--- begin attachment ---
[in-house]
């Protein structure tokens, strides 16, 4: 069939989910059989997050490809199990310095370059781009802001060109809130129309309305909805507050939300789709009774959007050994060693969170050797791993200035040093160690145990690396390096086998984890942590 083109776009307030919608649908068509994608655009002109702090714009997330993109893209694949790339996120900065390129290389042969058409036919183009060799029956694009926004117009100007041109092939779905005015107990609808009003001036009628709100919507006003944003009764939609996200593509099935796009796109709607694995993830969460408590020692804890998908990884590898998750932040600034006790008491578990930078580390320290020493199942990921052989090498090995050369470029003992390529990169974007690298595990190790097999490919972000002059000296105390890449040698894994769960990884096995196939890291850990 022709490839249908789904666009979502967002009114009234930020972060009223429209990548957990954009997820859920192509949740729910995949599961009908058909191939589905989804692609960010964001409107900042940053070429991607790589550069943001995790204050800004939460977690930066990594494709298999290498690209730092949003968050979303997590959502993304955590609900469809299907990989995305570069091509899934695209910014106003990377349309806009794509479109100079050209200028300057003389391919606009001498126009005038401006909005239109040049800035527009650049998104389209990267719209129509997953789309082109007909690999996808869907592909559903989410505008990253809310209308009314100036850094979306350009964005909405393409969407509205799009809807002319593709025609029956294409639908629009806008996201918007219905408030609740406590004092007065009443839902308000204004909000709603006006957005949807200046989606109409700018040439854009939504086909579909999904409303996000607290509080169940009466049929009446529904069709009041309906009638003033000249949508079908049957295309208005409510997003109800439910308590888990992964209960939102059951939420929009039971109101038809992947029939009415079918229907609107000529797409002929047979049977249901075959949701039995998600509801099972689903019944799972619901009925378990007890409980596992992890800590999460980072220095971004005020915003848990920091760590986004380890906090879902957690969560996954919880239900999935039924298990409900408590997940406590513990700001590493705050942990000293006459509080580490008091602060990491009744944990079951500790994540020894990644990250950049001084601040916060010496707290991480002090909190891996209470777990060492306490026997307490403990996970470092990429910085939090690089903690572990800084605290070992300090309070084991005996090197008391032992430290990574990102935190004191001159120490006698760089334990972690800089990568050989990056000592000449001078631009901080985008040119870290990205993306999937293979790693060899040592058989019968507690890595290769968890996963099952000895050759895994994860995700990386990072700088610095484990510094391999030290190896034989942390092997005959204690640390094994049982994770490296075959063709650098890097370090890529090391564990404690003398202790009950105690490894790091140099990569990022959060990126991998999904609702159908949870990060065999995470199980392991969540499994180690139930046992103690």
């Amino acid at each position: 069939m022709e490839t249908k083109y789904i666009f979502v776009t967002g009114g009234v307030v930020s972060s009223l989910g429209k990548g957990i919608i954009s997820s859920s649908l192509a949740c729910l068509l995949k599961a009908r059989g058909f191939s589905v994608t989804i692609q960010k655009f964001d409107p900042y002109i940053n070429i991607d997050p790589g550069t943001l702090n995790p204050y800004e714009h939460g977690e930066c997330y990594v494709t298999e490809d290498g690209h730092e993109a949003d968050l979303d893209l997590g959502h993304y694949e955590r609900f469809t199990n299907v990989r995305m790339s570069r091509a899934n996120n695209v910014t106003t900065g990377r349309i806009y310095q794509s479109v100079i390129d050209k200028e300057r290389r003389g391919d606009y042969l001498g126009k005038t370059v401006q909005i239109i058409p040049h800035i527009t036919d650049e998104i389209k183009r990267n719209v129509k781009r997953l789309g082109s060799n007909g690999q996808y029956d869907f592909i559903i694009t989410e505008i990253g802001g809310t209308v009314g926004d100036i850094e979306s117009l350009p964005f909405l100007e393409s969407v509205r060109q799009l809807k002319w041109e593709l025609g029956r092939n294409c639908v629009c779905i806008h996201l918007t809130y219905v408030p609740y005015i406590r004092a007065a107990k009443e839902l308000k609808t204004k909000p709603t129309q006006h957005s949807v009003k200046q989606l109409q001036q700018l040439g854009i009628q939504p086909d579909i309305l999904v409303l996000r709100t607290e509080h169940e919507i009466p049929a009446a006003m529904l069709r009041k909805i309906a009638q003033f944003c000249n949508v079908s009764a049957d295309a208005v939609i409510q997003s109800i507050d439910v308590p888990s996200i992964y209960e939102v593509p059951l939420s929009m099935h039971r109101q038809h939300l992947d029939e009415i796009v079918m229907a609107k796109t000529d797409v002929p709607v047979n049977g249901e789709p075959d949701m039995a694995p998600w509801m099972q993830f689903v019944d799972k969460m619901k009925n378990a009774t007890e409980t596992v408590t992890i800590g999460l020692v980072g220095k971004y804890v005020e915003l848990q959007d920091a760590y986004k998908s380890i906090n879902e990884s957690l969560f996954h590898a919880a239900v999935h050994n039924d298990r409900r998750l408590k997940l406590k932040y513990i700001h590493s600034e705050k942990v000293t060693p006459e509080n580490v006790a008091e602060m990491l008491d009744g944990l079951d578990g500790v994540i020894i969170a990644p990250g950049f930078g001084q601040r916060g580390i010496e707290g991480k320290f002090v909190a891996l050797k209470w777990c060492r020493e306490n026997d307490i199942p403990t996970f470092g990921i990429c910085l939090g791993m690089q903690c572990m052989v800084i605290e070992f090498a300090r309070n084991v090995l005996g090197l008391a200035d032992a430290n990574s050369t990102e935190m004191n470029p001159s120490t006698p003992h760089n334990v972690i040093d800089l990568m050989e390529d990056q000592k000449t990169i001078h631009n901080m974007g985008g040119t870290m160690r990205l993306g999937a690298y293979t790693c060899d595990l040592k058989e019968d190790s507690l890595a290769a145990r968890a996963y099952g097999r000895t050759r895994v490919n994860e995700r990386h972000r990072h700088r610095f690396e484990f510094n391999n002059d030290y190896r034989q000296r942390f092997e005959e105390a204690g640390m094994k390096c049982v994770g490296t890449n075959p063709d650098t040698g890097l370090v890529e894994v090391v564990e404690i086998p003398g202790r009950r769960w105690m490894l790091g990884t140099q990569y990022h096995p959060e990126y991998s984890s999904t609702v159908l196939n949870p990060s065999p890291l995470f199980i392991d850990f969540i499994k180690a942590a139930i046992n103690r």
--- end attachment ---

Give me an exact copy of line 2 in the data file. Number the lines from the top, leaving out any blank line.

């Protein structure tokens, strides 16, 4: 069939989910059989997050490809199990310095370059781009802001060109809130129309309305909805507050939300789709009774959007050994060693969170050797791993200035040093160690145990690396390096086998984890942590 083109776009307030919608649908068509994608655009002109702090714009997330993109893209694949790339996120900065390129290389042969058409036919183009060799029956694009926004117009100007041109092939779905005015107990609808009003001036009628709100919507006003944003009764939609996200593509099935796009796109709607694995993830969460408590020692804890998908990884590898998750932040600034006790008491578990930078580390320290020493199942990921052989090498090995050369470029003992390529990169974007690298595990190790097999490919972000002059000296105390890449040698894994769960990884096995196939890291850990 022709490839249908789904666009979502967002009114009234930020972060009223429209990548957990954009997820859920192509949740729910995949599961009908058909191939589905989804692609960010964001409107900042940053070429991607790589550069943001995790204050800004939460977690930066990594494709298999290498690209730092949003968050979303997590959502993304955590609900469809299907990989995305570069091509899934695209910014106003990377349309806009794509479109100079050209200028300057003389391919606009001498126009005038401006909005239109040049800035527009650049998104389209990267719209129509997953789309082109007909690999996808869907592909559903989410505008990253809310209308009314100036850094979306350009964005909405393409969407509205799009809807002319593709025609029956294409639908629009806008996201918007219905408030609740406590004092007065009443839902308000204004909000709603006006957005949807200046989606109409700018040439854009939504086909579909999904409303996000607290509080169940009466049929009446529904069709009041309906009638003033000249949508079908049957295309208005409510997003109800439910308590888990992964209960939102059951939420929009039971109101038809992947029939009415079918229907609107000529797409002929047979049977249901075959949701039995998600509801099972689903019944799972619901009925378990007890409980596992992890800590999460980072220095971004005020915003848990920091760590986004380890906090879902957690969560996954919880239900999935039924298990409900408590997940406590513990700001590493705050942990000293006459509080580490008091602060990491009744944990079951500790994540020894990644990250950049001084601040916060010496707290991480002090909190891996209470777990060492306490026997307490403990996970470092990429910085939090690089903690572990800084605290070992300090309070084991005996090197008391032992430290990574990102935190004191001159120490006698760089334990972690800089990568050989990056000592000449001078631009901080985008040119870290990205993306999937293979790693060899040592058989019968507690890595290769968890996963099952000895050759895994994860995700990386990072700088610095484990510094391999030290190896034989942390092997005959204690640390094994049982994770490296075959063709650098890097370090890529090391564990404690003398202790009950105690490894790091140099990569990022959060990126991998999904609702159908949870990060065999995470199980392991969540499994180690139930046992103690």